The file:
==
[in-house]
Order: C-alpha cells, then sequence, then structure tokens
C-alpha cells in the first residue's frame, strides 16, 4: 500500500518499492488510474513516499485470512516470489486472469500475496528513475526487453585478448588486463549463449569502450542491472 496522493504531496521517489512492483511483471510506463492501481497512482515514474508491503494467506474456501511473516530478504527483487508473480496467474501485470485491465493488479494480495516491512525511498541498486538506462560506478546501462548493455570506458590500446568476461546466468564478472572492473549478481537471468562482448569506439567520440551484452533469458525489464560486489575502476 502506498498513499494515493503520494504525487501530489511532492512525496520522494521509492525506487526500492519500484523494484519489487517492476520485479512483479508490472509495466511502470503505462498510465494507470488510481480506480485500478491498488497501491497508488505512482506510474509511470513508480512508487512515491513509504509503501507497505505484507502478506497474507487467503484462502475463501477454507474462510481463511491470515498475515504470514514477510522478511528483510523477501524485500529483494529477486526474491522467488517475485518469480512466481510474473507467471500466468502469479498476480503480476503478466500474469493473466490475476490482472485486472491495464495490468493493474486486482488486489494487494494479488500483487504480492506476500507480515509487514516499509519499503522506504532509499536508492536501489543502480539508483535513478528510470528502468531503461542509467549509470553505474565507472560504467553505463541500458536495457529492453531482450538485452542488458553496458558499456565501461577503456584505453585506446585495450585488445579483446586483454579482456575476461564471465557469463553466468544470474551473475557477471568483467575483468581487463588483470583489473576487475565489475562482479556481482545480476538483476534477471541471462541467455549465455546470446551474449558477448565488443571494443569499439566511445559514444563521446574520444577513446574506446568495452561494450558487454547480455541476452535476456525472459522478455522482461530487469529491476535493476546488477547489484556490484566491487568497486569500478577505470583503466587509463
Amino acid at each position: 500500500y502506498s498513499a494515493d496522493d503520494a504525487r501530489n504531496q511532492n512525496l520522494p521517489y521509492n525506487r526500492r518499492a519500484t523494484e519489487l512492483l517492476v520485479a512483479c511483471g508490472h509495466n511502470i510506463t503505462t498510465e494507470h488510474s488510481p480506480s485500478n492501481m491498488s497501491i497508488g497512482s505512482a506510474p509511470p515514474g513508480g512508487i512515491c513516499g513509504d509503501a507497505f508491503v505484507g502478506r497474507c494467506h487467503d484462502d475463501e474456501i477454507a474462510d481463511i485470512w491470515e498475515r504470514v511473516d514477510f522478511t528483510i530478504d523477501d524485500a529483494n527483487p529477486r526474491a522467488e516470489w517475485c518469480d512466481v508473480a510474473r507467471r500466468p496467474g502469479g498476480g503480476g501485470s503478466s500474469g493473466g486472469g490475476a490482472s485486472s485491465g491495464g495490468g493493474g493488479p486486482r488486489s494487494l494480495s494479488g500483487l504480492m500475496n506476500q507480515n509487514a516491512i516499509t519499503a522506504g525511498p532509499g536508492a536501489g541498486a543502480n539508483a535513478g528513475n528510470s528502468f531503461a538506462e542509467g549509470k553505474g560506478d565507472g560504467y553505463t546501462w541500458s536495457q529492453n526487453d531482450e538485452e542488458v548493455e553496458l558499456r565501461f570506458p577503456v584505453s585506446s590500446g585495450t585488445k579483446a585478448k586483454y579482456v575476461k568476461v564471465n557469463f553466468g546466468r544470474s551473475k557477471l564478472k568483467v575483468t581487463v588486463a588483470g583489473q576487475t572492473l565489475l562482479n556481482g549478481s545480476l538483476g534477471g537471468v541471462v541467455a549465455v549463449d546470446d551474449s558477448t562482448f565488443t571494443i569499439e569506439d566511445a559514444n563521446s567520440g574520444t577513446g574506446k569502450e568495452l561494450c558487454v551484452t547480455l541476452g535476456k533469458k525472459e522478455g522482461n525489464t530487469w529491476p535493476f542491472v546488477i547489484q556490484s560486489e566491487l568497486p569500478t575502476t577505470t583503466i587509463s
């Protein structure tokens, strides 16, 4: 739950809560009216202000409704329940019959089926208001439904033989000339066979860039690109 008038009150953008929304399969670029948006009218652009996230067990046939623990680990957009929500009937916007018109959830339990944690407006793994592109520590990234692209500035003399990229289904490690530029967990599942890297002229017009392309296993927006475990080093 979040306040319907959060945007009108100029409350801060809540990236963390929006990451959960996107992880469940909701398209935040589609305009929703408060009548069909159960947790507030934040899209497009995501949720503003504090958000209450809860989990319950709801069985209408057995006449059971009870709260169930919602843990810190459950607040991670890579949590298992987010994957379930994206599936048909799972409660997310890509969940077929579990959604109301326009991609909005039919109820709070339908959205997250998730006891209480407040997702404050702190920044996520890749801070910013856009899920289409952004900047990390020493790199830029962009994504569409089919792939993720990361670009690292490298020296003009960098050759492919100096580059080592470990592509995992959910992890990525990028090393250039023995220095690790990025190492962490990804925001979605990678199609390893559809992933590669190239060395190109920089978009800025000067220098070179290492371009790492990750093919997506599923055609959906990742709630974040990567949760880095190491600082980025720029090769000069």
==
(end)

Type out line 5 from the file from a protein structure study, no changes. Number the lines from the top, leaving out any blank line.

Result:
């Protein structure tokens, strides 16, 4: 739950809560009216202000409704329940019959089926208001439904033989000339066979860039690109 008038009150953008929304399969670029948006009218652009996230067990046939623990680990957009929500009937916007018109959830339990944690407006793994592109520590990234692209500035003399990229289904490690530029967990599942890297002229017009392309296993927006475990080093 979040306040319907959060945007009108100029409350801060809540990236963390929006990451959960996107992880469940909701398209935040589609305009929703408060009548069909159960947790507030934040899209497009995501949720503003504090958000209450809860989990319950709801069985209408057995006449059971009870709260169930919602843990810190459950607040991670890579949590298992987010994957379930994206599936048909799972409660997310890509969940077929579990959604109301326009991609909005039919109820709070339908959205997250998730006891209480407040997702404050702190920044996520890749801070910013856009899920289409952004900047990390020493790199830029962009994504569409089919792939993720990361670009690292490298020296003009960098050759492919100096580059080592470990592509995992959910992890990525990028090393250039023995220095690790990025190492962490990804925001979605990678199609390893559809992933590669190239060395190109920089978009800025000067220098070179290492371009790492990750093919997506599923055609959906990742709630974040990567949760880095190491600082980025720029090769000069």